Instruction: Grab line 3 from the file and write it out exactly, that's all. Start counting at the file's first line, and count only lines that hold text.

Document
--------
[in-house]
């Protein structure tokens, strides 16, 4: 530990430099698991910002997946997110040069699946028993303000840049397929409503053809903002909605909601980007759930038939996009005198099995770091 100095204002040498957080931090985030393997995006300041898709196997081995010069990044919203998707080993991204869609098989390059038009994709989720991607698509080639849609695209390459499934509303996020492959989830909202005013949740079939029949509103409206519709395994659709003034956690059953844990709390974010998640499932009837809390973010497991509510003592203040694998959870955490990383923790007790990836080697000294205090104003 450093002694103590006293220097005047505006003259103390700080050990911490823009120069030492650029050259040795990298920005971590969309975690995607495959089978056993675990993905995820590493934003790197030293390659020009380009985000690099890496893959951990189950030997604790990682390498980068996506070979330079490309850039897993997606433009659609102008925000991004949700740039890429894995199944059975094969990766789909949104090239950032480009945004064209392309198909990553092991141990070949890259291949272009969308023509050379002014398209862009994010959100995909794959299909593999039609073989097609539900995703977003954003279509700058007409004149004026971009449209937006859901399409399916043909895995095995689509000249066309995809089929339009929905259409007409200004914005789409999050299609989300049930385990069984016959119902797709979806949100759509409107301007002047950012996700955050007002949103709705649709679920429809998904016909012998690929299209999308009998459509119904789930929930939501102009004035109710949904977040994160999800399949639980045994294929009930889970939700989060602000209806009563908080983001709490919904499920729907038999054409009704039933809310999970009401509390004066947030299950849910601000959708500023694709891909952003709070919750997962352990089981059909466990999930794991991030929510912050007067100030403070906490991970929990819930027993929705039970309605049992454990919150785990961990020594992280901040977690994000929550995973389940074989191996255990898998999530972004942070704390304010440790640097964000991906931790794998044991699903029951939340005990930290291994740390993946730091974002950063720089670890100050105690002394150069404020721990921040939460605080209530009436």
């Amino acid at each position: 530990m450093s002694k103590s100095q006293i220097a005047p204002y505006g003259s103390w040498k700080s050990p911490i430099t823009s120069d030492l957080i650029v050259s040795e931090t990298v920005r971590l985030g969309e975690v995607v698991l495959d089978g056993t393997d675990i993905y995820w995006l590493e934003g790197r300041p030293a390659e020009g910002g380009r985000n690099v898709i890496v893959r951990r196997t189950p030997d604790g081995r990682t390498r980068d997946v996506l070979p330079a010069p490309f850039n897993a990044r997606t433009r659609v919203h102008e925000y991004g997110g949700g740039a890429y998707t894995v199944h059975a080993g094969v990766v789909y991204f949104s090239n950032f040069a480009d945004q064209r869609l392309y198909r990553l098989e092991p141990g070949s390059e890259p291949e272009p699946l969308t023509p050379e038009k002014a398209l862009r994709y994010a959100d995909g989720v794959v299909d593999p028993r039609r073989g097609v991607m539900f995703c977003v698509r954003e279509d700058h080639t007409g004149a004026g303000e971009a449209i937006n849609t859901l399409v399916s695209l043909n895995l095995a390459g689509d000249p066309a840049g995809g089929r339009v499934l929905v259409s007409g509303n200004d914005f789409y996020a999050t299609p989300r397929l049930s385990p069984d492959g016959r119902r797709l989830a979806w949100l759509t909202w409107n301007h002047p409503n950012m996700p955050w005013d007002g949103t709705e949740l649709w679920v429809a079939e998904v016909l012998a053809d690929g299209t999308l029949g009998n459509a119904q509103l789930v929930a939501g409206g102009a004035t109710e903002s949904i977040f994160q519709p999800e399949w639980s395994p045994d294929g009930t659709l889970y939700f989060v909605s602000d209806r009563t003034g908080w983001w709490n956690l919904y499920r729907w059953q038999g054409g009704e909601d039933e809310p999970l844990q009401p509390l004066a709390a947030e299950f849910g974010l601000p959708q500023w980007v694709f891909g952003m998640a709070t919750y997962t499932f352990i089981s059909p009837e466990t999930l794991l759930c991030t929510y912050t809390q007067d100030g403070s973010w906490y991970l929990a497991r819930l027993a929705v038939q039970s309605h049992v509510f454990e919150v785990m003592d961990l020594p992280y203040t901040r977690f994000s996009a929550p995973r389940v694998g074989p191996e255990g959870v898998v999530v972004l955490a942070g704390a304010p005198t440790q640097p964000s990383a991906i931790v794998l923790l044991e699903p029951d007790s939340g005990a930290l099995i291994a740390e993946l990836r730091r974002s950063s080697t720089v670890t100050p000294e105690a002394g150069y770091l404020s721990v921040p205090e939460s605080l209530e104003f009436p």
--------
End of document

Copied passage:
């Amino acid at each position: 530990m450093s002694k103590s100095q006293i220097a005047p204002y505006g003259s103390w040498k700080s050990p911490i430099t823009s120069d030492l957080i650029v050259s040795e931090t990298v920005r971590l985030g969309e975690v995607v698991l495959d089978g056993t393997d675990i993905y995820w995006l590493e934003g790197r300041p030293a390659e020009g910002g380009r985000n690099v898709i890496v893959r951990r196997t189950p030997d604790g081995r990682t390498r980068d997946v996506l070979p330079a010069p490309f850039n897993a990044r997606t433009r659609v919203h102008e925000y991004g997110g949700g740039a890429y998707t894995v199944h059975a080993g094969v990766v789909y991204f949104s090239n950032f040069a480009d945004q064209r869609l392309y198909r990553l098989e092991p141990g070949s390059e890259p291949e272009p699946l969308t023509p050379e038009k002014a398209l862009r994709y994010a959100d995909g989720v794959v299909d593999p028993r039609r073989g097609v991607m539900f995703c977003v698509r954003e279509d700058h080639t007409g004149a004026g303000e971009a449209i937006n849609t859901l399409v399916s695209l043909n895995l095995a390459g689509d000249p066309a840049g995809g089929r339009v499934l929905v259409s007409g509303n200004d914005f789409y996020a999050t299609p989300r397929l049930s385990p069984d492959g016959r119902r797709l989830a979806w949100l759509t909202w409107n301007h002047p409503n950012m996700p955050w005013d007002g949103t709705e949740l649709w679920v429809a079939e998904v016909l012998a053809d690929g299209t999308l029949g009998n459509a119904q509103l789930v929930a939501g409206g102009a004035t109710e903002s949904i977040f994160q519709p999800e399949w639980s395994p045994d294929g009930t659709l889970y939700f989060v909605s602000d209806r009563t003034g908080w983001w709490n956690l919904y499920r729907w059953q038999g054409g009704e909601d039933e809310p999970l844990q009401p509390l004066a709390a947030e299950f849910g974010l601000p959708q500023w980007v694709f891909g952003m998640a709070t919750y997962t499932f352990i089981s059909p009837e466990t999930l794991l759930c991030t929510y912050t809390q007067d100030g403070s973010w906490y991970l929990a497991r819930l027993a929705v038939q039970s309605h049992v509510f454990e919150v785990m003592d961990l020594p992280y203040t901040r977690f994000s996009a929550p995973r389940v694998g074989p191996e255990g959870v898998v999530v972004l955490a942070g704390a304010p005198t440790q640097p964000s990383a991906i931790v794998l923790l044991e699903p029951d007790s939340g005990a930290l099995i291994a740390e993946l990836r730091r974002s950063s080697t720089v670890t100050p000294e105690a002394g150069y770091l404020s721990v921040p205090e939460s605080l209530e104003f009436p």